Jerusalem’s shocking return
Dress for a party1
Wake up Jerusalem.
Put on your best clothes.
Celebrate, Holy City.
Dress like you’re royalty,
For Jerusalem is holy
And now off-limits to pagans.
Shake off the dust.
Sit on your throne, Jerusalem.
Break those chains that held you.
You’re not captives anymore.
3The LORD has this to say:
You were sold for nothing—given away.
You’ll be saved for nothing—released.
When Jerusalem died4
The LORD says this:
You moved to Egypt long ago,
And lived there as foreign immigrants.
Assyrians later attacked you
Though you did nothing to deserve it.
Once again, invaders took my people captive,
And led them into exile for no reason.
Those invaders mock your God.
They make fun of him every day.
6Soon enough my people will hear from me.
They’ll learn who I am.
They’ll know it’s me talking.
Beautiful messenger of peace7
How beautiful to see on the mountains
A messenger bringing news of peace.
Jerusalem is rescued, so spread the word:
“Your God reigns on his throne as King.”
Like a choir, they sing for joy.
For this is the day everyone sees
The LORD has come to Jerusalem.
9From these rocky ruins, sing for joy,
Shout for the rise of Jerusalem.
The LORD comforts his people
With news of Jerusalem’s rescue.
Muscles of God10
The LORD flexes his muscles
And the world sees it.
The LORD’s coming to the rescue
And the world will watch.
Don’t take sinful things with you.
Those who carry sacred Temple objects
First need to ritually purifythemselves.
12You won’t have to leave in a hurry.
No one will chase you away.
But the LORD will travel ahead of you
And Israel’s God will cover your back.
Israel’s shocking change13
My servant will live a prosperous life
Of respect and honor and privilege.
Disfigured and marred,
He barely looked human.
He didn’t seem of this earth.
15He’ll shock the world again.
Kings will fall speechless
As they see what they never heard of
And think of what they never considered.
If we’re to take these poetic lyrics literally, some say, history didn’t work out that way. Babylon leveled Jerusalem in 586 BC. Rome did the same in AD 70. The similarities between the two attacks became so stark that Jewish writers after AD 70 starting calling Rome by the code name “Babylon.” That allowed them to diss the Roman Empire without Romans realizing it. Many scholars say a writer named John did that in the last book in the Bible, Revelation. There, “Babylon” is one of the book’s many code words.
God didn’t sell out the nation of Judah to the Babylonian invaders. God didn’t benefit from Judah’s lost war and the half-century of captivity in exile that followed. Judah sold themselves out, Bible writers say, by the sins they committed. They broke their agreement with God and suffered the consequences written into the contract (Deuteronomy 28:15-68).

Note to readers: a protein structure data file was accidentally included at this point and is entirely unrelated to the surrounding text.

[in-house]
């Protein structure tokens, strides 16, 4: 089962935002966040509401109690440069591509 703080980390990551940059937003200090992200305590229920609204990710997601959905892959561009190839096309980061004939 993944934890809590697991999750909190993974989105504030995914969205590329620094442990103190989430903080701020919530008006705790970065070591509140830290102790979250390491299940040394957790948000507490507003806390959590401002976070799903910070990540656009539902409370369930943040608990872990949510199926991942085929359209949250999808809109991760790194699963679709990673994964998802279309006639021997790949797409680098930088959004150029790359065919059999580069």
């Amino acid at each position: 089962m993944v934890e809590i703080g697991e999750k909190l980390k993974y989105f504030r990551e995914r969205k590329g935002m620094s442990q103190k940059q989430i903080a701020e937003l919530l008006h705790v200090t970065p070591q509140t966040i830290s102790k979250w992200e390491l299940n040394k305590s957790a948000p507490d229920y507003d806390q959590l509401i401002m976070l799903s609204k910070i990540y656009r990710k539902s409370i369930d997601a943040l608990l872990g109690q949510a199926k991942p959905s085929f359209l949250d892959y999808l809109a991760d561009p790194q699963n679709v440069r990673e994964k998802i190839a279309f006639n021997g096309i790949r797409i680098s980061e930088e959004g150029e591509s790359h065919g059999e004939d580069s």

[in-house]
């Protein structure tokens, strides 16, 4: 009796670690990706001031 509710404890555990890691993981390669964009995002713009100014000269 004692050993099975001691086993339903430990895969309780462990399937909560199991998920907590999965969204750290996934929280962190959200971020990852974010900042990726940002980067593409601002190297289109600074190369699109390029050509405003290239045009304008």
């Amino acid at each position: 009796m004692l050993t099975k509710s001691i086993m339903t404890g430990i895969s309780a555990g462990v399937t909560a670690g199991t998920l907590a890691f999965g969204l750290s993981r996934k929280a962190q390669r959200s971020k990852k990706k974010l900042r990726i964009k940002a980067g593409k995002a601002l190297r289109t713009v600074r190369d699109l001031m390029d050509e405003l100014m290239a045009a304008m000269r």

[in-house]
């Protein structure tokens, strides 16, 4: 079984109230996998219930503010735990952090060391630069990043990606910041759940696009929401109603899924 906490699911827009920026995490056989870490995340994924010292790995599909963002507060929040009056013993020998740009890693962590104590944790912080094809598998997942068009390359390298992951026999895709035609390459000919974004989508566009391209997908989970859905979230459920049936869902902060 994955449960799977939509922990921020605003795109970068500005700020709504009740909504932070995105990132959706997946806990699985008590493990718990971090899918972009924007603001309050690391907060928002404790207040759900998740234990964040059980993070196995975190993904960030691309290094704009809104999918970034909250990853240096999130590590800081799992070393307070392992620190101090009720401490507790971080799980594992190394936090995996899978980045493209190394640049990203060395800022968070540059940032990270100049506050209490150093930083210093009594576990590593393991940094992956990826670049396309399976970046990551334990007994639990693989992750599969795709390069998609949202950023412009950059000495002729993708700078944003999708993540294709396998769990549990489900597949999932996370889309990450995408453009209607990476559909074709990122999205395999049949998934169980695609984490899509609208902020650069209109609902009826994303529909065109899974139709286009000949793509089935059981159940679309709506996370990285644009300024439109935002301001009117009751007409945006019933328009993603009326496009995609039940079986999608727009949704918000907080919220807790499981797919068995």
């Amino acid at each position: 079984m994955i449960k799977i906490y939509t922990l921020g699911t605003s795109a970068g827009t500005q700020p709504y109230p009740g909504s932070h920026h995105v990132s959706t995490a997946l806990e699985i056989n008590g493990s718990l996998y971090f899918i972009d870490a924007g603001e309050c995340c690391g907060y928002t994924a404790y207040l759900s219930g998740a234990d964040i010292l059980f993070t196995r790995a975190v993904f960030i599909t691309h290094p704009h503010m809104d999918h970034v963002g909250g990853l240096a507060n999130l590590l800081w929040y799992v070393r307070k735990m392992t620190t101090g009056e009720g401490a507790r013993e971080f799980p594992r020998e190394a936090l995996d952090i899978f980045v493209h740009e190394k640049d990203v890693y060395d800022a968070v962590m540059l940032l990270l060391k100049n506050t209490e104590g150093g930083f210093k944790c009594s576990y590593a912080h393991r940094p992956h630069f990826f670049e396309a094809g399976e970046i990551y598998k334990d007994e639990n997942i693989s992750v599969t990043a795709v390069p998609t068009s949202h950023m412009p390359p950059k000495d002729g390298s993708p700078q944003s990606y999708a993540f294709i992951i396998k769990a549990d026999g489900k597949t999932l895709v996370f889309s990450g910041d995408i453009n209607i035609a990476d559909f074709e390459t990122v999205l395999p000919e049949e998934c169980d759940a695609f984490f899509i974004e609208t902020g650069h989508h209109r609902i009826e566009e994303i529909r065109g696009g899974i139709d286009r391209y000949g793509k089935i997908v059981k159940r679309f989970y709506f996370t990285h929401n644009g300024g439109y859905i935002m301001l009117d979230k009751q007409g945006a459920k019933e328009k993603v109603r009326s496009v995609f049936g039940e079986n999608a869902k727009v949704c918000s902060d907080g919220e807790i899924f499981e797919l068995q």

Well, the Israelites might not have deserved what Assyrians did to them. But Israel did provoke the Assyrians. The northern Jewish nation of Israel joined a coalition of nations to resist the Assyrians, who were demanding money from nations, kingdoms, and tribes throughout what is now the Middle East. Assyrians won the war. In the process, they erased the northern Jewish nation of Israel from the political map (721 BC) and they pillaged the southern Jewish nation of Judah. A century and a half later, Babylonian invaders erased the southern Jewish nation of Judah (586 BC). Invaders exiled the Jews from their homeland each time. Jews from Israel did not seem to return as a large group. They became known as the Lost Tribes of Israel. But Jews from Judah began returning in the mid-500s BC to rebuild their nation.
This seems to refer to the Babylonian conquest and decimation of Judah and its capital of Jerusalem in 586 BC.
Initially, purification involved at least washing clothes and not having sexual intercourse (Exodus 19:15). Later, purification rituals included a waiting period, a ritual bath, and a sacrificial offering (Leviticus 15).
Scholars debate who the “servant” and the suffering person was—or were, if they were two people or groups. Many Christians say they see Jesus as the suffering servant in the passage that begins here and continues into chapter 53. But many Old Testament scholars argue for a connect to the era closer to Isaiah, who lived in the 700s BC. Some say the servant may have been Persian King Darius the Great (ruled 522-486 BC), who ordered that Jews be allowed to rebuild the Jerusalem Temple (Ezra 6:1-12). And some say the suffering person may have ben Zerubbabel, who led the first group of Jews back from Babylonian exile and became a leader among the Jerusalem Jews. Many Jewish scholars say the suffering servant was the people of Israel who had lived in exile as captives for 50 years.
- Sorry, there are currently no questions for this chapter.